Thursday, March 18, 2010
I finished the article, "The Translation of Shofar" for my Librarian's Lobby column. It may be downloaded from : http://home.earthlink.net/~ddstuhlman/crc109.pdf. Enjoy.
Comment received from Alan Corre, emeritus professor of Hebrew Studies, University of Wisconsin-Milwaukee.
Thank you for the article on the shofar which I found very interesting.
It is quite delightful the way the Web spurs this kind of activity.
Wednesday, March 17, 2010
It's only Wednesday and already we had some questions that are worthy of a "special award." Some teachers still do not understand the nature of scholarly research in today's libraries. While I won over one holdout last semester, today a fellow librarian reports that one teacher told his students that not only can't they use the Internet, they can only use books published by professional associations. Doesn't the teacher know that many publishers including commercial publishers and university presses publish scholarly materials? In my introduction to the library I make a point of telling students part of scholarly research is learning to judge a source critically. The fact that it appears on a personal web site does not mean it is good or not good. The fact that ABC Publisher publishes the book does not mean all the facts and conclusion are correct. The students using multiple sources and their sehel (common sense) need to figure out what is realizable.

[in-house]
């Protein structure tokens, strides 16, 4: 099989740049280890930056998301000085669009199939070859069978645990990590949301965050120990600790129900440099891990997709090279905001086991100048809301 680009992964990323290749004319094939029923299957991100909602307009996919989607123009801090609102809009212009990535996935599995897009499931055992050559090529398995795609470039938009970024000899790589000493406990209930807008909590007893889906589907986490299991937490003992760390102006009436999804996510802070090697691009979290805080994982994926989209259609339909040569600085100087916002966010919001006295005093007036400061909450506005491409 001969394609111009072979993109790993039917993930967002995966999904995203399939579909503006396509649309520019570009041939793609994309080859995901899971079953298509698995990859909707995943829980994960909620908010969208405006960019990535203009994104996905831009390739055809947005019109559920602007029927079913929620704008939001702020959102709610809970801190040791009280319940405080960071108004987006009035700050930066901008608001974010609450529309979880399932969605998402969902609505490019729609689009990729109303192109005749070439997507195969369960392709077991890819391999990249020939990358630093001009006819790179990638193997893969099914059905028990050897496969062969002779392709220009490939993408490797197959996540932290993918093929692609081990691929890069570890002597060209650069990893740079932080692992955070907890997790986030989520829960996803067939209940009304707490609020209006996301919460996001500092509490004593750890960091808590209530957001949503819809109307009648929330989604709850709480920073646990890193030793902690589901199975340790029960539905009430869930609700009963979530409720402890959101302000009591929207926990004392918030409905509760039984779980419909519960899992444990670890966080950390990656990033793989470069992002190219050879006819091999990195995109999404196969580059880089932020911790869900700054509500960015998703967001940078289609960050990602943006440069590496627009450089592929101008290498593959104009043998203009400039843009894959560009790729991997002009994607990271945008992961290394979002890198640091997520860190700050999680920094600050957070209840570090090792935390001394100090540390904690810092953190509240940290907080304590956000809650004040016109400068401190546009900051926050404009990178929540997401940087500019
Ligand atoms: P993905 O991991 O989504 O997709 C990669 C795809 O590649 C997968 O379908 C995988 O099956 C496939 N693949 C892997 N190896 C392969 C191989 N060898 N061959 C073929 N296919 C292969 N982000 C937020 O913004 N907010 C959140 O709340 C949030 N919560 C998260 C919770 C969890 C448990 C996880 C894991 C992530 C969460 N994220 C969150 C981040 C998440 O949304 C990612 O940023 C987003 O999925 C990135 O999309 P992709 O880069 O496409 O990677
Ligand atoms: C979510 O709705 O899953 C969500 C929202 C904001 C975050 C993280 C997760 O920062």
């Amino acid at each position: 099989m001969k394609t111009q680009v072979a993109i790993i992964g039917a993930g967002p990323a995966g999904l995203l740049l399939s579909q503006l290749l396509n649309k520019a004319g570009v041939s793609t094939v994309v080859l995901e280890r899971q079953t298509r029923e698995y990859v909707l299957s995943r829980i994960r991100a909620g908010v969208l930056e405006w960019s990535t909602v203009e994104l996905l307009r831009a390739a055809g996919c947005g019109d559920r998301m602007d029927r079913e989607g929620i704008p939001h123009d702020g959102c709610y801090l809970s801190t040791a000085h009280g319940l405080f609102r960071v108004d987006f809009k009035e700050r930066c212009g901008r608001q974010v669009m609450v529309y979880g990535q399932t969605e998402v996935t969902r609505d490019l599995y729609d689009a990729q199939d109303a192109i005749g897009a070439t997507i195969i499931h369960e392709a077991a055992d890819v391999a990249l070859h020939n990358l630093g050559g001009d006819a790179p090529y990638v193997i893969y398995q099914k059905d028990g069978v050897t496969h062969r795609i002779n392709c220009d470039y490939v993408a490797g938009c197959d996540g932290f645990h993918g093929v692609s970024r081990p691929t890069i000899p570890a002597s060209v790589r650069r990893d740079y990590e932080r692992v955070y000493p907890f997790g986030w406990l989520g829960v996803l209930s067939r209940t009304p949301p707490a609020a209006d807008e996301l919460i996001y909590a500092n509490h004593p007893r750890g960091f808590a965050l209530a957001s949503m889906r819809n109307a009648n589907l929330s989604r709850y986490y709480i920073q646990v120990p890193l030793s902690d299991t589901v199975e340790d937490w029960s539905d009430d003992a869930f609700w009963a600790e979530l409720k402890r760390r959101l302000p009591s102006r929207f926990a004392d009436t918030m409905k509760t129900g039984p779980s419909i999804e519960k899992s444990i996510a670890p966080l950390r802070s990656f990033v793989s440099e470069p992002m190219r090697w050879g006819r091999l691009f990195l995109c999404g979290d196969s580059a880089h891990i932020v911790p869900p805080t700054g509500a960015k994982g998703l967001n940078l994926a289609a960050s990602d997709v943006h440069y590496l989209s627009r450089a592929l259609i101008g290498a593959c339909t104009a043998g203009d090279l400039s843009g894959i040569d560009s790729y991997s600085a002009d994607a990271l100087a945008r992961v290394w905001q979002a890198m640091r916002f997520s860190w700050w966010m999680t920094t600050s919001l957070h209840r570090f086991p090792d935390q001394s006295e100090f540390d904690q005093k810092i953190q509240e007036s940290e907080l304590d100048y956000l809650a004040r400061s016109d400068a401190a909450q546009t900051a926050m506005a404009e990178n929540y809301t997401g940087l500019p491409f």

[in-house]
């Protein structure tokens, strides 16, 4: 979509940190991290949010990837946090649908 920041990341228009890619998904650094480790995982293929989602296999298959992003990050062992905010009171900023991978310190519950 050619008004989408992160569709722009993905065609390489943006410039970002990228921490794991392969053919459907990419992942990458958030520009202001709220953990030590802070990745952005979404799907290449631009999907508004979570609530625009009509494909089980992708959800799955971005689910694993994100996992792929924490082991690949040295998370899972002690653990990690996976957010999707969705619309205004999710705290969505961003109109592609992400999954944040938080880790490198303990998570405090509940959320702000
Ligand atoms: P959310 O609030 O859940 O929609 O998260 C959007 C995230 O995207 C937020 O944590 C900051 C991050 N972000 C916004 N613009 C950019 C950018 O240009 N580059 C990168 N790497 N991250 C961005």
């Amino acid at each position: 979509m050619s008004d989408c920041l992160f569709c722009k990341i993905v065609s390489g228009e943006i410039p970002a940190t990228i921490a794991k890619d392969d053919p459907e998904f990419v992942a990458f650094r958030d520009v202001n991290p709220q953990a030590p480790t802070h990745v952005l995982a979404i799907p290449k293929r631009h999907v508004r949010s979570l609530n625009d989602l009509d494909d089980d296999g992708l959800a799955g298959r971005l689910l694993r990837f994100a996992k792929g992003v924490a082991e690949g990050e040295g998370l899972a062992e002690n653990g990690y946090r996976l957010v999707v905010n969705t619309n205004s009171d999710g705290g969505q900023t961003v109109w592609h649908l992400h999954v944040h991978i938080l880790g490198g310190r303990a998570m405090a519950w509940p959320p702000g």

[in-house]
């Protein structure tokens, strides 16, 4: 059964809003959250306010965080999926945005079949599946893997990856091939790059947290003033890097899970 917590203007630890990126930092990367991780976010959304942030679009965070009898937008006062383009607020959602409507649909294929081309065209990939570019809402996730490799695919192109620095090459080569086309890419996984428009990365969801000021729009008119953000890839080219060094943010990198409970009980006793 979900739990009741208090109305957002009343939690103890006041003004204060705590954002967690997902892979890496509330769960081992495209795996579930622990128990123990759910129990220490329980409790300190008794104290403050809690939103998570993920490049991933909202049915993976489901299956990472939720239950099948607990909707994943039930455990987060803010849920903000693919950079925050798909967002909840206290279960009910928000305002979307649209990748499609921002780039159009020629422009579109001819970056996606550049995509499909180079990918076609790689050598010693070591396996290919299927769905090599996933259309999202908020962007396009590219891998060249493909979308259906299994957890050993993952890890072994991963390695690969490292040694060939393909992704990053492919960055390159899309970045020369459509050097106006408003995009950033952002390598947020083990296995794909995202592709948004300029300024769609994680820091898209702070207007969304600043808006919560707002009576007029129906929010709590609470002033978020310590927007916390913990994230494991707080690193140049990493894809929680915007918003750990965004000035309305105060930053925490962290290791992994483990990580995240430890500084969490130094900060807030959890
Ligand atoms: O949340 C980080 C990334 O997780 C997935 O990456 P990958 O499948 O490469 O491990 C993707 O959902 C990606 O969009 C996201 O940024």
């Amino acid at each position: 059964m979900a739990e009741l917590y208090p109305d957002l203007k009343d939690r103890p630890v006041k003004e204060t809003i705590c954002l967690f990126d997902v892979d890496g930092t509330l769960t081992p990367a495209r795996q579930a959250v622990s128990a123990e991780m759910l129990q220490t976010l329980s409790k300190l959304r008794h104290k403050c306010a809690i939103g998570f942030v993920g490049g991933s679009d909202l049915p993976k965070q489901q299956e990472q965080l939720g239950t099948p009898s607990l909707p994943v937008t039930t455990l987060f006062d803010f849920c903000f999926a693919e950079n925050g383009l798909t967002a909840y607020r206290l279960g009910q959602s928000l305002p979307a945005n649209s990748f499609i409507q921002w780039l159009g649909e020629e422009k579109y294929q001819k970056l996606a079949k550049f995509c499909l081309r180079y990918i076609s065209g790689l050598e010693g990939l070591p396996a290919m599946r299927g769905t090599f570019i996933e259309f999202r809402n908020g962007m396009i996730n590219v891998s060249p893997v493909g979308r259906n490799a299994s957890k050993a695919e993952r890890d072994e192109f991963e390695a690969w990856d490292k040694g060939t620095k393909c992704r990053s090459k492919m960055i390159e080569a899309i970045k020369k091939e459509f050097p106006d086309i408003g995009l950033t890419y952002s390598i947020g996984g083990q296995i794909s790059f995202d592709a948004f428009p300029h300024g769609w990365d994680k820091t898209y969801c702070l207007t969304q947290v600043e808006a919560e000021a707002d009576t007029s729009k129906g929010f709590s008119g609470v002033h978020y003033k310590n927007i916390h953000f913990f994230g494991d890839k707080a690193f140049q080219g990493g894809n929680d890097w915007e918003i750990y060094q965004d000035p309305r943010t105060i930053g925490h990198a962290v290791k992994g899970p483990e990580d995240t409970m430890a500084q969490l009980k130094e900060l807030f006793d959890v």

A staff member (call her L) from the computer support group came to the circulation desk. L went to high school with the head of circulation (HC). L asked in a very raspy demanding tone of voice, "Would you get me a drink of water? I don't think I have enough energy to walk to the drinking fountain. I don't want to die in the library." After HC gave L the water L said, "I feel much better. I think the flowers at my desk are making me sick. I told my department to drag me outside if I collapse so I won't die at my desk."